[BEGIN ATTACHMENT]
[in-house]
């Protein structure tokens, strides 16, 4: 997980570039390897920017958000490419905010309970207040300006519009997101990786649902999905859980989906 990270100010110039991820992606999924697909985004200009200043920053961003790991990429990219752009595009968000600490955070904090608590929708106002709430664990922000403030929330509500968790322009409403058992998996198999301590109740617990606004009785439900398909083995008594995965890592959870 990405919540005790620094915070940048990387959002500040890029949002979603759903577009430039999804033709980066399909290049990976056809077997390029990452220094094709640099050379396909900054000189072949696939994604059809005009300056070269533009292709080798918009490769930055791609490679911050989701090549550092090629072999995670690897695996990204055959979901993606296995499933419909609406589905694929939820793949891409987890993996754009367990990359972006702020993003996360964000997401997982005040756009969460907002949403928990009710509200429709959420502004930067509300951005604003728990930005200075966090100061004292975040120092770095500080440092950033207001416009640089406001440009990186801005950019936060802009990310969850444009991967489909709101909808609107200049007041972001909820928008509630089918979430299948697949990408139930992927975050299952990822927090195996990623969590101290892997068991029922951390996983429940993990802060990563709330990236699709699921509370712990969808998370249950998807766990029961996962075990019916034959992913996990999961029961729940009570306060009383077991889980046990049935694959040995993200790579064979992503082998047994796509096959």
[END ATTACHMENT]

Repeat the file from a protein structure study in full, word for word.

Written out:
[in-house]
């Protein structure tokens, strides 16, 4: 997980570039390897920017958000490419905010309970207040300006519009997101990786649902999905859980989906 990270100010110039991820992606999924697909985004200009200043920053961003790991990429990219752009595009968000600490955070904090608590929708106002709430664990922000403030929330509500968790322009409403058992998996198999301590109740617990606004009785439900398909083995008594995965890592959870 990405919540005790620094915070940048990387959002500040890029949002979603759903577009430039999804033709980066399909290049990976056809077997390029990452220094094709640099050379396909900054000189072949696939994604059809005009300056070269533009292709080798918009490769930055791609490679911050989701090549550092090629072999995670690897695996990204055959979901993606296995499933419909609406589905694929939820793949891409987890993996754009367990990359972006702020993003996360964000997401997982005040756009969460907002949403928990009710509200429709959420502004930067509300951005604003728990930005200075966090100061004292975040120092770095500080440092950033207001416009640089406001440009990186801005950019936060802009990310969850444009991967489909709101909808609107200049007041972001909820928008509630089918979430299948697949990408139930992927975050299952990822927090195996990623969590101290892997068991029922951390996983429940993990802060990563709330990236699709699921509370712990969808998370249950998807766990029961996962075990019916034959992913996990999961029961729940009570306060009383077991889980046990049935694959040995993200790579064979992503082998047994796509096959």